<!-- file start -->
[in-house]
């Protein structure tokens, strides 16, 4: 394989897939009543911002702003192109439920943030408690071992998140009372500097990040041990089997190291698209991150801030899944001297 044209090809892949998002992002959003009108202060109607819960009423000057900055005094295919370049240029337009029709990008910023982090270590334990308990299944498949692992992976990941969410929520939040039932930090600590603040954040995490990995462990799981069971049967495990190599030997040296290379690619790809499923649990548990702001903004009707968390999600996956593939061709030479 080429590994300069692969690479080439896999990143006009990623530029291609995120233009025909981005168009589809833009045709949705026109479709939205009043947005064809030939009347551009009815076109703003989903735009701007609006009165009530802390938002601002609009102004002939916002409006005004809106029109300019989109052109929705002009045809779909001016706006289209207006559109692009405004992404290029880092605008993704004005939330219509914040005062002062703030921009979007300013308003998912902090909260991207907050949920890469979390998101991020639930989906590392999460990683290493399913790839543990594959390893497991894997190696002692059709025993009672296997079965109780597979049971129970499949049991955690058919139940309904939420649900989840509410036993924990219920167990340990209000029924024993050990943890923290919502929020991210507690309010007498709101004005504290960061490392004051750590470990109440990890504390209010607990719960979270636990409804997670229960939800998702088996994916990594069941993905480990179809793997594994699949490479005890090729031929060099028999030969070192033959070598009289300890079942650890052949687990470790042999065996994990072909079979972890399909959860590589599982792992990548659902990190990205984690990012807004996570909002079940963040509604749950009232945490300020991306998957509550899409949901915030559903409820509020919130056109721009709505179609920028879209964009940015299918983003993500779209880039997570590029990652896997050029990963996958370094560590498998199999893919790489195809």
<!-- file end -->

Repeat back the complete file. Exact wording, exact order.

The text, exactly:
[in-house]
């Protein structure tokens, strides 16, 4: 394989897939009543911002702003192109439920943030408690071992998140009372500097990040041990089997190291698209991150801030899944001297 044209090809892949998002992002959003009108202060109607819960009423000057900055005094295919370049240029337009029709990008910023982090270590334990308990299944498949692992992976990941969410929520939040039932930090600590603040954040995490990995462990799981069971049967495990190599030997040296290379690619790809499923649990548990702001903004009707968390999600996956593939061709030479 080429590994300069692969690479080439896999990143006009990623530029291609995120233009025909981005168009589809833009045709949705026109479709939205009043947005064809030939009347551009009815076109703003989903735009701007609006009165009530802390938002601002609009102004002939916002409006005004809106029109300019989109052109929705002009045809779909001016706006289209207006559109692009405004992404290029880092605008993704004005939330219509914040005062002062703030921009979007300013308003998912902090909260991207907050949920890469979390998101991020639930989906590392999460990683290493399913790839543990594959390893497991894997190696002692059709025993009672296997079965109780597979049971129970499949049991955690058919139940309904939420649900989840509410036993924990219920167990340990209000029924024993050990943890923290919502929020991210507690309010007498709101004005504290960061490392004051750590470990109440990890504390209010607990719960979270636990409804997670229960939800998702088996994916990594069941993905480990179809793997594994699949490479005890090729031929060099028999030969070192033959070598009289300890079942650890052949687990470790042999065996994990072909079979972890399909959860590589599982792992990548659902990190990205984690990012807004996570909002079940963040509604749950009232945490300020991306998957509550899409949901915030559903409820509020919130056109721009709505179609920028879209964009940015299918983003993500779209880039997570590029990652896997050029990963996958370094560590498998199999893919790489195809």